Tech & Rights

Czech Constitutional Court to Decide on Mandatory Vaccination Law

The Czech Republic's law requiring vaccinations for children before entering kindergarten has once again been thrown into the spotlight, this time by a Constitutional Court case that should bring some clarity to the law's constitutionality.

by The League of Human Rights

Current Czech law states that children must receive six vaccinations before their third birthday, and must be fully vaccinated upon entering kindergarten. This vaccination regime has been the subject of much controversy, which has now been renewed by a mother's appeal to the Constitutional Court against the forced vaccination of her son.

Four years ago, Barbora Zemanová, the mother of Prokop, refused to have her son vaccinated. When Prokop was refused enrollment at the local kindergarten because he lacked the necessary vaccinations, Ms. Zemanová went to court against the law.

Government seeks to protect other children

The Constitutional Court will now consider the matter. It will look specifically at the sections of the law that forbid unvaccinated children from entering school and determine if this feature of the bill is constitutional.

Ms. Zemanová has remained adamant that it isn't: "I want to appeal against it, because I perceive it as something I disagree with. I have addressed the League of Human Rights in this matter."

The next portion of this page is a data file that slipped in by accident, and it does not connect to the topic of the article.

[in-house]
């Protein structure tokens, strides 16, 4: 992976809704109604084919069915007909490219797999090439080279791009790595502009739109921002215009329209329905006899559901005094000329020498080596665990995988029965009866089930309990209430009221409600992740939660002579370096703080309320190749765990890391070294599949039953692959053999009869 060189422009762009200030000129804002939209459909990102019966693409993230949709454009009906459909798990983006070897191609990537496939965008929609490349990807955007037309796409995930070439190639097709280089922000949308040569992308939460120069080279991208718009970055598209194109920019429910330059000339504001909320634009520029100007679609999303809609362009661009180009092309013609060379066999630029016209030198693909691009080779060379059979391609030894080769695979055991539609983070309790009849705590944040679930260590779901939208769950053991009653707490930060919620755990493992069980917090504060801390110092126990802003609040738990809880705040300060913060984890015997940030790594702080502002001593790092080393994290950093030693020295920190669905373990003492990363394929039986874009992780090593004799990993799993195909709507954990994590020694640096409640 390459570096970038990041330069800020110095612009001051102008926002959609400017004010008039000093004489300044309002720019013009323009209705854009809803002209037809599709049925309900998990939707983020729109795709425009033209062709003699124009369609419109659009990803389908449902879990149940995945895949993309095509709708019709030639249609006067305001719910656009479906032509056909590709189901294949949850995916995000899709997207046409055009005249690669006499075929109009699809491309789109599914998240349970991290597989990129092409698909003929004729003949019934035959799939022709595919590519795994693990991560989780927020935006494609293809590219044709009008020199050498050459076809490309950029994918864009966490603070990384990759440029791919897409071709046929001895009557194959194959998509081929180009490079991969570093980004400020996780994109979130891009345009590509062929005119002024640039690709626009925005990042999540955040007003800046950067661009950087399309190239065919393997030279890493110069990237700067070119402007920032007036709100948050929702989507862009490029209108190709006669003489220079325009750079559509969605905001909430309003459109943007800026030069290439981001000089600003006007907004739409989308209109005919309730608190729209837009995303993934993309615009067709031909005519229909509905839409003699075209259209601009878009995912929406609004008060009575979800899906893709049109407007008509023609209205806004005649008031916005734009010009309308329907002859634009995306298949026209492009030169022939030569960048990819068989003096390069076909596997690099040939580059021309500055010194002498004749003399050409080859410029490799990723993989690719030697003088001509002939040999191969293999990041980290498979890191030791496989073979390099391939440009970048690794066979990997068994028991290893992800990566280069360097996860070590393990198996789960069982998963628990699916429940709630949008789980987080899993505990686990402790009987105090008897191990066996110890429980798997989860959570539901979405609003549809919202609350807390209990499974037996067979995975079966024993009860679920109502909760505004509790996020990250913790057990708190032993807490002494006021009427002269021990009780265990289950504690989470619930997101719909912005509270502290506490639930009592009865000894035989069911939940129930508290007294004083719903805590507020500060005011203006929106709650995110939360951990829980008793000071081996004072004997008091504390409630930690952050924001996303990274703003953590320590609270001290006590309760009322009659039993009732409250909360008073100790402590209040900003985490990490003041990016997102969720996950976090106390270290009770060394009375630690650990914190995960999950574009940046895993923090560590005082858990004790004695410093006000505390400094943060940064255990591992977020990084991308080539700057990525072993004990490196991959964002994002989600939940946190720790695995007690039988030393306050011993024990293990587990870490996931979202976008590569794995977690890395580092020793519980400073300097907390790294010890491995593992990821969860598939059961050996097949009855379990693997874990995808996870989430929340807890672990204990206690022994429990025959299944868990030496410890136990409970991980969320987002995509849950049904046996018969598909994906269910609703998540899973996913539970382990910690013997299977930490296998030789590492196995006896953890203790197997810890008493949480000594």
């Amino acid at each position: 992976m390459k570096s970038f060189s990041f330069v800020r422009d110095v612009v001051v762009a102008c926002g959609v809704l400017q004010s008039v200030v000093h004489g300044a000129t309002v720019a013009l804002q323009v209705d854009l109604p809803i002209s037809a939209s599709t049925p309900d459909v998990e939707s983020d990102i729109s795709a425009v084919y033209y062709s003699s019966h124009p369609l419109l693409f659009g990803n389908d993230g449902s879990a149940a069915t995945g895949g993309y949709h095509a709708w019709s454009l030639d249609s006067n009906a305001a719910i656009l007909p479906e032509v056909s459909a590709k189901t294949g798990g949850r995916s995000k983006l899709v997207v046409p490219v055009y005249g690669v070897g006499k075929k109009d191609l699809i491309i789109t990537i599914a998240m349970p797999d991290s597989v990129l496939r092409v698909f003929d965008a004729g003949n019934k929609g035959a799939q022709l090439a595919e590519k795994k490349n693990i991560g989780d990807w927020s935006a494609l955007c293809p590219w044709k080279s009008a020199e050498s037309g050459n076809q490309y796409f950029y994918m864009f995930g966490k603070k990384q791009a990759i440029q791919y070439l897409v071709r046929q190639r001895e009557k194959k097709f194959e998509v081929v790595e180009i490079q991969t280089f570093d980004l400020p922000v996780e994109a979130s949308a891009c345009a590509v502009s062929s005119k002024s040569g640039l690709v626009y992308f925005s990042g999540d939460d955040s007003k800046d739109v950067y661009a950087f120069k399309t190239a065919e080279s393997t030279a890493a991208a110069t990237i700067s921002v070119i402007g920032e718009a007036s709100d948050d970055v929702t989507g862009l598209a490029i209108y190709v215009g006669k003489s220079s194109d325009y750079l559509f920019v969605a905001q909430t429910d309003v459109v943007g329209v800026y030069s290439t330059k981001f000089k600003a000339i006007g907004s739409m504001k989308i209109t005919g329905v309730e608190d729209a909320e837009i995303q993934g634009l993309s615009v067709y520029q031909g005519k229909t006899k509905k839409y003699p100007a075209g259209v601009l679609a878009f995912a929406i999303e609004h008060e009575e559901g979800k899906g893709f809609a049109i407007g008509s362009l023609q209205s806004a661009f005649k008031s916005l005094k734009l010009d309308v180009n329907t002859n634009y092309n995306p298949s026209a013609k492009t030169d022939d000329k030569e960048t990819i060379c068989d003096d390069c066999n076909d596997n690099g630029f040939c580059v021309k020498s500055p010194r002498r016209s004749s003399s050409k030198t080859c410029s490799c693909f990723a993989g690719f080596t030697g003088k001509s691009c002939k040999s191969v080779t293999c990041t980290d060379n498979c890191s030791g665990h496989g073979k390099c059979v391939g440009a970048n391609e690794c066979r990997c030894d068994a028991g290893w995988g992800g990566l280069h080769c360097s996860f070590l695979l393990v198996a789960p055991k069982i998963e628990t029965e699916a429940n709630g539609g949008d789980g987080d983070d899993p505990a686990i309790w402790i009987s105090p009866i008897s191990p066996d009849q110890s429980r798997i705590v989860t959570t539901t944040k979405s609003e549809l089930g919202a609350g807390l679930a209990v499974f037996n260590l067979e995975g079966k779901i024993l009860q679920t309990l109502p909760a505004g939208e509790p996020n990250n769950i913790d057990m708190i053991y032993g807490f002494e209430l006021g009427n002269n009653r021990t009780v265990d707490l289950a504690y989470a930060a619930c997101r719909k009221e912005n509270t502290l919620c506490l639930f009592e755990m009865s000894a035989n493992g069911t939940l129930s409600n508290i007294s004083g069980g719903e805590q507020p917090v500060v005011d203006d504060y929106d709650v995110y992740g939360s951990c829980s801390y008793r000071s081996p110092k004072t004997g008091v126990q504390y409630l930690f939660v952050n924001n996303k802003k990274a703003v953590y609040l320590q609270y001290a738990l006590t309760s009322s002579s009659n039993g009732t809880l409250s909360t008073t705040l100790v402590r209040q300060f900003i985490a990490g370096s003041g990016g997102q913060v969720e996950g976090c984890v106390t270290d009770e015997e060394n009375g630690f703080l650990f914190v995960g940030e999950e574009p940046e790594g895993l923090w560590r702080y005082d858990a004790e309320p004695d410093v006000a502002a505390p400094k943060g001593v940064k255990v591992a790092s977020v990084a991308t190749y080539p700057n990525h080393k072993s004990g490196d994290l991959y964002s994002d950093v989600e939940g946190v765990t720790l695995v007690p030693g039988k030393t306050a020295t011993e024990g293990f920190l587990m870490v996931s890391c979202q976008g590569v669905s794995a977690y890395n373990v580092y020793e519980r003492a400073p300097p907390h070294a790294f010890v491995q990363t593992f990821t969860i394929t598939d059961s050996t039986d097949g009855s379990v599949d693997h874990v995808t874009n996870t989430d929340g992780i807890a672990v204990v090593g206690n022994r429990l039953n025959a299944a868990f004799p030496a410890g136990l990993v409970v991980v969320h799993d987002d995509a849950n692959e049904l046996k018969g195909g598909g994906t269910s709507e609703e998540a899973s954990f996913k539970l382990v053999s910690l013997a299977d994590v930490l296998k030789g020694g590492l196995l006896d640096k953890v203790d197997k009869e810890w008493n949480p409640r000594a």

The authorities, however, believe the law is necessary. The cabinet of Prime Minister Bohuslav Sobotka has already issued its report to the Court, recommending keeping the law in its current form."It's not just about the child's rights or parents' right to decide whether they want their child to be vaccinated against a serious disease, it is also about the protection of other children," said Minister for Human Rights and Legislation Jiří Dienstibier (ČSSD).

Imperative for Czechs but not their neighbors?

The vaccination regime is at the center of a long-running dispute. Its supporters claim that it protects other children: "These measures must [be enforced], otherwise we may witness a disease growth, which can be prevented only by vaccination," warns Roman Prymula, head of the Czech Immunisation Society.

But the opponents of vaccinations point to the side effects: "Our state has not commented on why it's imperative for us, while in Austria or Germany, the vaccinations are not mandatory," said Rebeka Vadašová of the Initiative for Freedom of Choice in Vaccination.

The issue of vaccinating young children was dealt with by the Supreme Administrative Court in a case from February, ending a dispute between the Ministry of Health and parents who feared the risks associated with mandatory vaccination. That judgment held that parents must have their children vaccinated, and a negative opinion on vaccination and fear of possible risks does not remove the obligation.

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